McChord-Ft. Lewis highway decision expected

TACOMA – The long-debated cross-base highway that would run between McChord Air Force Base and Fort Lewis may have reached its crossroads.

The Regional Transportation Investment District board is expected to decide this week whether the project will be included in a $17.5 billion November ballot measure that would build highways and expand light rail in Pierce, King and Snohomish counties.

The debate is over whether to include the cross-base highway plan in the package or pay for other improvements to improve congestion in the Frederickson area, east of the military bases.

Improving roads in the area is the preferred option for environmental groups who argue the cross-base project will destroy rare oak prairie, damage wildlife habitat and force the closure of equestrian facilities.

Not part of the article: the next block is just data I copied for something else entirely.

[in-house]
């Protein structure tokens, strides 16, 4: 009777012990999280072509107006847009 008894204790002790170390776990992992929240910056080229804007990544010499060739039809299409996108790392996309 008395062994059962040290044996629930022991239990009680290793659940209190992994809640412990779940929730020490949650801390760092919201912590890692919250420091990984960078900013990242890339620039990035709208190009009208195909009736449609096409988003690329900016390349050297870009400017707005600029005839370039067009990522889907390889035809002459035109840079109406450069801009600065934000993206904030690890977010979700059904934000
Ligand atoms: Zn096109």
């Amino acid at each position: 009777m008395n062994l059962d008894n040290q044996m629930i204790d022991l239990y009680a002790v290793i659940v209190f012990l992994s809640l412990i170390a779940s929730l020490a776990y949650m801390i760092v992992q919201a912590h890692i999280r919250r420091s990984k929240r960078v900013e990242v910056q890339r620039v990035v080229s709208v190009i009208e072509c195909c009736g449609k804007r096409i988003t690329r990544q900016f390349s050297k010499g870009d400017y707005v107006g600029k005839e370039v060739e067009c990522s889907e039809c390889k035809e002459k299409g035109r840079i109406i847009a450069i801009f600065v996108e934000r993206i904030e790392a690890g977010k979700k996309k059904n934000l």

“I think the cross-base highway has become a symbol of what’s wrong with roads,” said Bryan Flint, executive director of the Tahoma Audubon Society. “It has become a rallying point for the environmental community.”

But Pierce County Executive John Landenburg has threatened to veto the transit measure if it doesn’t include plans for the highway.

RTID spokeswoman Charla Neuman told The News Tribune newspaper of Tacoma there is support for a proposal to speed up improvements to 176th Street East instead of building the cross-base highway as originally planned.

“People definitely see the wisdom of having to go this route,” Neuman said.

The current RTID proposal includes $477 million for the highway, but in recent weeks the district has been circulating a plan that would shift $50 million to other Pierce County road projects.

The plan would speed up widening 176th Street and possibly a portion of Canyon Road in the Frederickson area. Those projects are already a priority for Pierce County, though much of the work isn’t scheduled for years.

Under the latest district proposal, work on 176th could begin almost immediately if voters approve the overall measure in November.

Landenburg told The News Tribune last week that if the highway isn’t included in the RTID’s plan, he would step down as chairman of the Sound Transit board, the agency sponsoring the transit portion of the package. Landenburg said he couldn’t lead the board if he opposes the transportation measure.

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